This data filetabulates the acreage footprints and peak worker counts at c20 recent LNG projects. It is interesting how these variables are likely to change over time, to lower costs and due to COVID.
International LNG occupies c50-acres per MTpa and 1,000 peak workers per MTpa of capacity. This means that largest facilities can have over 20,000 workers on site at any one time, which will be challenging amidst COVID.
US LNGprojects have been smaller, at c30-acres per MTpa, as high-quality input gas requires less pre-processing; and worker counts are as much as 4x lower, due to phased, modular construction designs (see below).
FLNG is c20x more compact than typical international projects but and has the highest density of workers. Modules which typically have large exclusion zones are congested. This will require extremely cautious operation. It could impact economics, through higher costs and lower up-times.
In principle, smaller plants should achieve cost advantages over larger plants. To reap these benefits, we are excited by novel “liquefaction” technologies, which are also tabulated in the file.
This data-file compares different trucking fuels— diesel, CNG, LNG, LPG and Hydrogen — across 35 variables. Most important are the economics, which are fully modelled, in the 2020s in the US, in the 2020s in Europe and incorporating deflation in the 2040s.
Hydrogen still screens as an expensive alternative. We estimate full cycle freight costs will be c30% higher for hydrogen vehicles than diesels in Europe, and as much as 2x higher in the US. The data-file contains a breakdown of hydrogen truck concepts and their operating parameters.
Natural Gas can be close to competitive. On an energy-equivalent basis, $3/mcf gas is 4x more economical than $3/gal diesel. However, the advantages are offset by higher vehicle costs, operational costs and logistical costs. Mild environmental positives of gas are also offset by mild operational challenges.
This data-file provides an overview of eleven different processes for commercial hydrogen production: including their energy-economics, costs and CO2 emissions; plus a qualitative description of their opportunities, challenges and technical readiness.
Covered technologiesinclude steam methane reforming, fossil fuel gasification, pyrolysis, renewable electrolysis, fuel cell electrolysis, solar photoelectrocatalysis and solar photocatalysis.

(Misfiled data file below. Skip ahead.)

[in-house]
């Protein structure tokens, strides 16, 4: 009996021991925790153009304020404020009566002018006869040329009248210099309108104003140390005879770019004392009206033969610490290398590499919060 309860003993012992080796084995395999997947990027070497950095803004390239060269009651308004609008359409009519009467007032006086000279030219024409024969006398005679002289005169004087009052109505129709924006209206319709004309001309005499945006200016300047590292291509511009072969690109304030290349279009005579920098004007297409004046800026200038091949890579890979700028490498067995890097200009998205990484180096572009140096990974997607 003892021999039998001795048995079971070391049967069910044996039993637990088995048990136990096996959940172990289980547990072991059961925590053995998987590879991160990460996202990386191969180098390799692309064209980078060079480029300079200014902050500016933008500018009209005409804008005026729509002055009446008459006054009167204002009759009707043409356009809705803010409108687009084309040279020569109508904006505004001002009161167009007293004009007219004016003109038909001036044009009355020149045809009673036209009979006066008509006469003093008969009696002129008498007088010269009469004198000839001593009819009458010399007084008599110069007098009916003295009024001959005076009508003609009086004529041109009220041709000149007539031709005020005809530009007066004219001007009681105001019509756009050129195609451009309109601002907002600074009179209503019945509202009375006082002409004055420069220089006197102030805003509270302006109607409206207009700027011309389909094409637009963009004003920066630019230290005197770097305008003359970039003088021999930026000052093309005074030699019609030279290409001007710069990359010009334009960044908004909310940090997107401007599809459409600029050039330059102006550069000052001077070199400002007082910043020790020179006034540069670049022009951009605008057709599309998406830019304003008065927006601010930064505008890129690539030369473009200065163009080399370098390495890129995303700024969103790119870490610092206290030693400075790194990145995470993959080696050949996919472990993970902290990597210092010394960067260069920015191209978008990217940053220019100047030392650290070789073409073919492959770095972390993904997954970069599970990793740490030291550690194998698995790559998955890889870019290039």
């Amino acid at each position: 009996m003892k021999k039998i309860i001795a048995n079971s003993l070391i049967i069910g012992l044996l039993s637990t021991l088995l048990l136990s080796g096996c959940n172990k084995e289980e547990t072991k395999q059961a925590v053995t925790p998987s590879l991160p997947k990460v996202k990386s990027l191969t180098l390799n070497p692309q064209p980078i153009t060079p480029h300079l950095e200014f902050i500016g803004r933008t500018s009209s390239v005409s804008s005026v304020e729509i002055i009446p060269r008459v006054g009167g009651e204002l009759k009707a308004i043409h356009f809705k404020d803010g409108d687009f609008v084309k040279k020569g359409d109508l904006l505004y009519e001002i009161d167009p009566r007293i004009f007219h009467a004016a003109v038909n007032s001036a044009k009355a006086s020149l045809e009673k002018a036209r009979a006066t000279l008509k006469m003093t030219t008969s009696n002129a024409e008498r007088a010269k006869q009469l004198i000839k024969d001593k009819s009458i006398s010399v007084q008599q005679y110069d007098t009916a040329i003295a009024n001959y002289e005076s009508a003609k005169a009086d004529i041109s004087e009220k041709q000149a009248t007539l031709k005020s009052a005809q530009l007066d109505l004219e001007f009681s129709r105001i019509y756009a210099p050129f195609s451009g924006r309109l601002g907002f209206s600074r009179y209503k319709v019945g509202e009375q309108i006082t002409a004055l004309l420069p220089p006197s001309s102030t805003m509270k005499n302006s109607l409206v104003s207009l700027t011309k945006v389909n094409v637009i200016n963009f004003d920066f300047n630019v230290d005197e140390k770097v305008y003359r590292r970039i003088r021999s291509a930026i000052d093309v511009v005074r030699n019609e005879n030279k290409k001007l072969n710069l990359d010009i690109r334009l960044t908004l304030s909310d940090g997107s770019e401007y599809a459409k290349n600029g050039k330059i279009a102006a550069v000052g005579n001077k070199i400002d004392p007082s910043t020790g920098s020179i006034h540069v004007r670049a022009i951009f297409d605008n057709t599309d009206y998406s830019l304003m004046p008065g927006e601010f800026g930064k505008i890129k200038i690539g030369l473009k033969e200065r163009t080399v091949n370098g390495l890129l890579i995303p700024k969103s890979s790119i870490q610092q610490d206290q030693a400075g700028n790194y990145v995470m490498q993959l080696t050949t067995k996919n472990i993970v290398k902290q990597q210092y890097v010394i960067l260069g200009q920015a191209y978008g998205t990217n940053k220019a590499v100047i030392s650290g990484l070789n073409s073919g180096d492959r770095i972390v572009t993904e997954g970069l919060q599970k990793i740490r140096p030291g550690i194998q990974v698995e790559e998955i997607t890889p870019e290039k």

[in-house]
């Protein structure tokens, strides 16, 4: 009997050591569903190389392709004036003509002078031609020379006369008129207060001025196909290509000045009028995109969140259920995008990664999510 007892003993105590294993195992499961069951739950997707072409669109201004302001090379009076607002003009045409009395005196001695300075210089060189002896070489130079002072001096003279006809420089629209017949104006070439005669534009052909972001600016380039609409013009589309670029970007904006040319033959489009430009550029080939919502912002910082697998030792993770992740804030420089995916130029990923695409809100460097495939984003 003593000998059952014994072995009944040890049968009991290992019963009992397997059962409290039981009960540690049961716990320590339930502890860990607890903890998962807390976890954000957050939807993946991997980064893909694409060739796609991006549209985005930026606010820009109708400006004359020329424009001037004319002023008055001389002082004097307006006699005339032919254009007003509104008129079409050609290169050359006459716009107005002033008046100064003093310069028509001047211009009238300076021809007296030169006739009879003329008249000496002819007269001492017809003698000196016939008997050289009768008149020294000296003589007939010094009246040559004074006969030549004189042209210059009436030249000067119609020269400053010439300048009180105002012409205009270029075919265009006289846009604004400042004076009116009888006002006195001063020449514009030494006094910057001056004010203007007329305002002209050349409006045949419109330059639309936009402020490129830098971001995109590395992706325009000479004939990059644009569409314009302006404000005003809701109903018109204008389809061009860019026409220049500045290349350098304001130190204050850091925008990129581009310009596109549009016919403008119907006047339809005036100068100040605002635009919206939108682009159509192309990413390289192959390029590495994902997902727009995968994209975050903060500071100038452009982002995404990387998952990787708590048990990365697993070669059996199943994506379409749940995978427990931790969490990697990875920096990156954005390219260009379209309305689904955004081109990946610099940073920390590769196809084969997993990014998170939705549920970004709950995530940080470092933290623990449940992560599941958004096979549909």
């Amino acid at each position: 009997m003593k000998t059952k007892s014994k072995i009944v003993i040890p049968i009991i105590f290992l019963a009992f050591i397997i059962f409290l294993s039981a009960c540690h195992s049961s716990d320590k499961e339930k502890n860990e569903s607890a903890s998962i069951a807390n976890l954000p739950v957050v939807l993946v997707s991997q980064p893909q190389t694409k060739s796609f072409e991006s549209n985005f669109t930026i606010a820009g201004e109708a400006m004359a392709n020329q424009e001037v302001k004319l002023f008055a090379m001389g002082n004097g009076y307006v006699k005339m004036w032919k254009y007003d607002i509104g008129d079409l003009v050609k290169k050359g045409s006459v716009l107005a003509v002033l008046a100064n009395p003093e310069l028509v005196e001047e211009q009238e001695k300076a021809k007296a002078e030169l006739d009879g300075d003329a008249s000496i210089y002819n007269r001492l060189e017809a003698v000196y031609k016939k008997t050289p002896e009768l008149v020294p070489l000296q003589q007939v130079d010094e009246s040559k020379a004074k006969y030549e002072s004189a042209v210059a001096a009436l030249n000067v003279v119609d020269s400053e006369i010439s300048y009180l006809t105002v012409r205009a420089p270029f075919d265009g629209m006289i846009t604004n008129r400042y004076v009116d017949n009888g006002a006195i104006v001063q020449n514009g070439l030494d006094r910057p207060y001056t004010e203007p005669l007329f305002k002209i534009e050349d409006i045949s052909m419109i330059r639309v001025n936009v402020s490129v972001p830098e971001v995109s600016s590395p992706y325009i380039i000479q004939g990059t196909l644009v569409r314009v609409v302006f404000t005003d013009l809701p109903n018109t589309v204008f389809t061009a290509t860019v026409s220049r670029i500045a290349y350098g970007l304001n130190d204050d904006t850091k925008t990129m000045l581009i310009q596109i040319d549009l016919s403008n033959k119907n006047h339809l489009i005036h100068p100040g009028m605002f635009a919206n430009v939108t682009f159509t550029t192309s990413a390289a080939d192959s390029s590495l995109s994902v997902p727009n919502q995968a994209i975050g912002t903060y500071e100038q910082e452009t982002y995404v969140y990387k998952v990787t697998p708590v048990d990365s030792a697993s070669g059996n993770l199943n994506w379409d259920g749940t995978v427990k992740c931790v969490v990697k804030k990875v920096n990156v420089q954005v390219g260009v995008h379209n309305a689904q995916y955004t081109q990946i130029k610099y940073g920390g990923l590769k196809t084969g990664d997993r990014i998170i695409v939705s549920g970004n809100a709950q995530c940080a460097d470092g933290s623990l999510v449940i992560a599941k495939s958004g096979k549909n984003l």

A breakdown of today’s c110MTpaglobal hydrogen market is also provided, looking industry-by-industry, including links to our work on each topic.
Our conclusionis that natural gas remains the most viable fuel source on a weighted basis, considering both cost and carbon emissions, It may also be easier to de-carbonise natural gas directly than via the hydrogen route.
Technology leadership determines offshore capex. Specifically, this data-file measures a -88% correlation coefficient between different Major’s offshore patent filings in 2018 and their projects’ capex costs.
The details: We have tabulated the number of Offshore Patents filed in 2018, across 25 leading Majors, from our sample of 3,000 patents. We have also tabulated a dozen, recent, offshore greenfields operated by these companies, which were sanctioned in 2017-19. Investments from Aramco, BP, Equinor, Exxon, Petrobras, TOTAL and Shell are included.
The lowest-cost projects are not “easy oil”. The most economical project in the entire sample, at $17M/kboed, has a complex gas cap with a risk of asphaltene precipitation. Also in the ‘Top 5’ are an Arctic greenfield, an ultra-deepwater carbonate with unusually high-CO2 and an ultra-high pressure deep-water field. Economical development depends on leading technology.
To see the projectsincluded in the analysis, please download the data-file…
There is only one way to decarbonise the energy system: leading companies must find economic opportunities in better technologies. No other route can source sufficient capital to re-shape such a vast industry that spends c$2trn per annum. We outline seven game-changing opportunities. Leading energy Majors are already pursuing them in their portfolios, patents and venturing. Others must follow suit.
This model assesses the economics of a shale-EOR huff’n’puff project. NPVs and IRRs can be stress-tested as a function of oil prices, gas prices, production-profiles, EUR uplifts and capex costs. Our input assumptions are derived from technical papers. We think that economics are increasingly exciting, as the technology is de-risked. As more gas is stranded in key shale basins, base case IRRs rise from c15% well-level IRRs to c20%.
The CO2 content of gas fields is going to matter increasingly, for future gas development decisions: CO2 must be lowered to 50ppm before gas can be liquefied, adding cost. Moreover, it is no longer acceptable to vent the separated CO2 into the atmosphere.
Large, low-CO2 resources like the Permian, Marcellus and Mozambique are well-positioned to dominate future LNG growth.
This data-file tabulates 30 major gas resources around the world, their volumes, their CO2 content and how the CO2 is handled.
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